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Charlie Glahe WIN Broomfield

Home buying tips for the self-employed

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Being your own boss can be one of the greatest conveniences in the world until you're ready to buy a home.

Although being self-employed gives you control over your working hours, salary and overall employment experience, it may not be as beneficial when you're attempting to get a mortgage. Whether you're a freelancer or entrepreneur, the common setback is showing your income history. Unlike someone who works for a business as an employee, you likely don't have a consistent amount on your paychecks. If you are a freelance videographer, for example, winter may be a slower time for business because of the cold weather. However, when spring and summer come around, you could have new jobs lined up each week.

With these income fluctuations in mind, there are some parts of the mortgage application process that are going to be different than if you weren't self-employed. Here are some things you should know:

  • There will be more paperwork. Due to government regulations that are aimed at protecting consumers from bad mortgages, you'll have to complete more documents to verify your ability to repay the loan amount.
  • You'll receive more scrutiny from lenders. The aforementioned regulations have also made lenders more critical of self-employed individuals who seemingly present more risk than other borrowers.
  • You may not get the most favorable terms. Because you appear to be a riskier borrower, lenders will likely give you a higher interest rate. There's also a chance you'll have to provide a higher down payment.

Steps for getting around the pitfalls of being self-employed
As a self-employed borrower, these challenges can make it hard to find a lender who is willing to work with you and offer terms that you can afford. However, this is not to say there aren't measures you can take to improve your chances of getting approved. Here are some tips for appearing as a more attractive self-employed borrower:

  • Give it some time if you're getting started with your business. Lenders like to see that you've been self-employed for at least two years. Although you're likely not interested in postponing your home purchase, it may be better to delay your aspirations until you can ensure your business is off the ground.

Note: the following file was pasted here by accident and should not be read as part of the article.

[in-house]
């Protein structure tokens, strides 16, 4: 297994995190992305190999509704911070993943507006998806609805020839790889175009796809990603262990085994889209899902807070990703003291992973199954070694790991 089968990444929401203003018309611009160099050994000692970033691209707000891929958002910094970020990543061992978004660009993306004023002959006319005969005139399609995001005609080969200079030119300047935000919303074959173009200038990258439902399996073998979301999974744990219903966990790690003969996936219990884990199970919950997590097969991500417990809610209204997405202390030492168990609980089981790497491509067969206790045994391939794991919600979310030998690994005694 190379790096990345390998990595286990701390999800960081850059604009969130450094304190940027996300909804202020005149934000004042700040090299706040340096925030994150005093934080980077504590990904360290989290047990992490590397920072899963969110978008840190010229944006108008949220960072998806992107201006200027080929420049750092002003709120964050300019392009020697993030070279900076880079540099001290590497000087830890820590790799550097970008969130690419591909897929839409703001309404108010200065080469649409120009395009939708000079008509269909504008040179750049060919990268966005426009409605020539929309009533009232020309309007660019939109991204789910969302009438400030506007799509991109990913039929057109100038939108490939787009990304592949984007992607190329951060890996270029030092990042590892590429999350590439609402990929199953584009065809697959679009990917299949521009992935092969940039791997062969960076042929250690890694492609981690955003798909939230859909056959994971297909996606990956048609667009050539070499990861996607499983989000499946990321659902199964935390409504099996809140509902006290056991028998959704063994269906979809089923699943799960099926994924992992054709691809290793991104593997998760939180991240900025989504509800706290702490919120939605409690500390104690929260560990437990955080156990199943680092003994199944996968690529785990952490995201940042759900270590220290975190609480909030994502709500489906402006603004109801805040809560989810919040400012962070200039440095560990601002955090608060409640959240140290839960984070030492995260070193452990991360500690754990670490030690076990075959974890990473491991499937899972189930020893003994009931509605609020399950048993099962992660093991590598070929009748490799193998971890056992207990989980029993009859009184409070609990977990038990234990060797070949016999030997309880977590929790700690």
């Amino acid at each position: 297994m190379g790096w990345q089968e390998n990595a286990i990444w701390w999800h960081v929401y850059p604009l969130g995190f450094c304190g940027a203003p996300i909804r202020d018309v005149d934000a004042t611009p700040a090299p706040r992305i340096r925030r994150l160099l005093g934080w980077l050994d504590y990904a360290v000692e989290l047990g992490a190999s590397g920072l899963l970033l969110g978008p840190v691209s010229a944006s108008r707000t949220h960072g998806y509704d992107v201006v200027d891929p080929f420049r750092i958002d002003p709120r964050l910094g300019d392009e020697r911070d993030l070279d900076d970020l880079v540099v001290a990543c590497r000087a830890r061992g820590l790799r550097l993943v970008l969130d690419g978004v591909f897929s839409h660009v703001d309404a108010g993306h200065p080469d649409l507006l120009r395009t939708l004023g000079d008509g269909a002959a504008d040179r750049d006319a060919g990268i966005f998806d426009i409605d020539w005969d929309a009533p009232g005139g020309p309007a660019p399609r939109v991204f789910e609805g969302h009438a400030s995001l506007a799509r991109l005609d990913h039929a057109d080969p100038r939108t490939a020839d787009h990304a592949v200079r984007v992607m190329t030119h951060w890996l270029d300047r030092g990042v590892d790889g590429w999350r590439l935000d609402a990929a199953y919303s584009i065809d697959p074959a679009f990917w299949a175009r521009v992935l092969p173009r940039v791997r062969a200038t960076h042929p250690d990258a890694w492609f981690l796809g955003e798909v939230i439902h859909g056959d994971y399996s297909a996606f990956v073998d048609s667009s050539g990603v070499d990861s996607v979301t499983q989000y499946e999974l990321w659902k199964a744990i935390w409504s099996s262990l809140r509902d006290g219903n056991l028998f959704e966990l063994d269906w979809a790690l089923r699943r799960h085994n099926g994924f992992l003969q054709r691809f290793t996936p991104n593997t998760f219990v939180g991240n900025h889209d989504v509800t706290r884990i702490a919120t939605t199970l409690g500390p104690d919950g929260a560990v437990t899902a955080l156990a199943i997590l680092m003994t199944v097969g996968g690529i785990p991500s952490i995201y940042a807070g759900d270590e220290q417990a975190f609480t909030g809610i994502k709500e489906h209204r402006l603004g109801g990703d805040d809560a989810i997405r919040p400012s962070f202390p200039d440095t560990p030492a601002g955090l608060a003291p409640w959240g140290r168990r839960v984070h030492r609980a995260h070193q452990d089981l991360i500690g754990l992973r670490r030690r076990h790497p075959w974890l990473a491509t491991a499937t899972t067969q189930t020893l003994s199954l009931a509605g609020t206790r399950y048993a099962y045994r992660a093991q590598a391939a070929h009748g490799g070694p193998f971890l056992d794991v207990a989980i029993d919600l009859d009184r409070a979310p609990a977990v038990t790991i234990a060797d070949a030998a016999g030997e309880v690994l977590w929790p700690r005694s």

• Pay off your consumer debt. Much of the additional scrutiny you'll receive from lenders will be directed at your debt-to-income ratio. Reduce your outstanding balances, as doing so makes you appear more capable to afford monthly mortgage bills.
  • Improve your credit score. While this is another factor that isn't limited to self-employed individuals, it is all the more crucial given the challenges you'll face. This step can take some time, which means you could have to delay your home buying goals depending on your current credit standing.
  • Have cash reserves. If you're an entrepreneur and your business were to go under, do you have enough money saved to support yourself for a few months? Providing proof of these emergency funds can help you get approved for a mortgage.
  • Apply with a coborrower. Talking to a lender with a spouse, friend or other person who appears as a less risky borrower can help you reach your goal of owning a home faster.

With the additional precautions that need to be taken, plan to spend additional time on your home buying journey. Between visiting multiple lenders to find one that is familiar with the challenges of self-employed borrowers and following the aforementioned tips, don't forget that you'll need to visit open houses, negotiate with sellers and order a home inspection to ensure the property you find is in the best shape possible.